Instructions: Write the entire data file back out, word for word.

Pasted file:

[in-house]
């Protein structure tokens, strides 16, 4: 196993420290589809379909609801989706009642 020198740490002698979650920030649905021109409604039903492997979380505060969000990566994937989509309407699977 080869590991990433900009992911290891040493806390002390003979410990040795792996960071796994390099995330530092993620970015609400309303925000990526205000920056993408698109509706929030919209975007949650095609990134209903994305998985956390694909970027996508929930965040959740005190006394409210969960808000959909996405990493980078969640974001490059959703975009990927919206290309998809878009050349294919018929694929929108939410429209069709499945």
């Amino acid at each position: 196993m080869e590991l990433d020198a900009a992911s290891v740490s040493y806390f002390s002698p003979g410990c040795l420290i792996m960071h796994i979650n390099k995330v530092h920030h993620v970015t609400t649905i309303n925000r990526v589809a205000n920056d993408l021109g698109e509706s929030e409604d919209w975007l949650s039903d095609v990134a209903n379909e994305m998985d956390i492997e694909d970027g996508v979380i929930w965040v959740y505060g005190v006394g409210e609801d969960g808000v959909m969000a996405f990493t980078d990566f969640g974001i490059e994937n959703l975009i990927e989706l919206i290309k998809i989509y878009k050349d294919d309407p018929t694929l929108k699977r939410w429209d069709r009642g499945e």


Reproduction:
[in-house]
């Protein structure tokens, strides 16, 4: 196993420290589809379909609801989706009642 020198740490002698979650920030649905021109409604039903492997979380505060969000990566994937989509309407699977 080869590991990433900009992911290891040493806390002390003979410990040795792996960071796994390099995330530092993620970015609400309303925000990526205000920056993408698109509706929030919209975007949650095609990134209903994305998985956390694909970027996508929930965040959740005190006394409210969960808000959909996405990493980078969640974001490059959703975009990927919206290309998809878009050349294919018929694929929108939410429209069709499945």
């Amino acid at each position: 196993m080869e590991l990433d020198a900009a992911s290891v740490s040493y806390f002390s002698p003979g410990c040795l420290i792996m960071h796994i979650n390099k995330v530092h920030h993620v970015t609400t649905i309303n925000r990526v589809a205000n920056d993408l021109g698109e509706s929030e409604d919209w975007l949650s039903d095609v990134a209903n379909e994305m998985d956390i492997e694909d970027g996508v979380i929930w965040v959740y505060g005190v006394g409210e609801d969960g808000v959909m969000a996405f990493t980078d990566f969640g974001i490059e994937n959703l975009i990927e989706l919206i290309k998809i989509y878009k050349d294919d309407p018929t694929l929108k699977r939410w429209d069709r009642g499945e």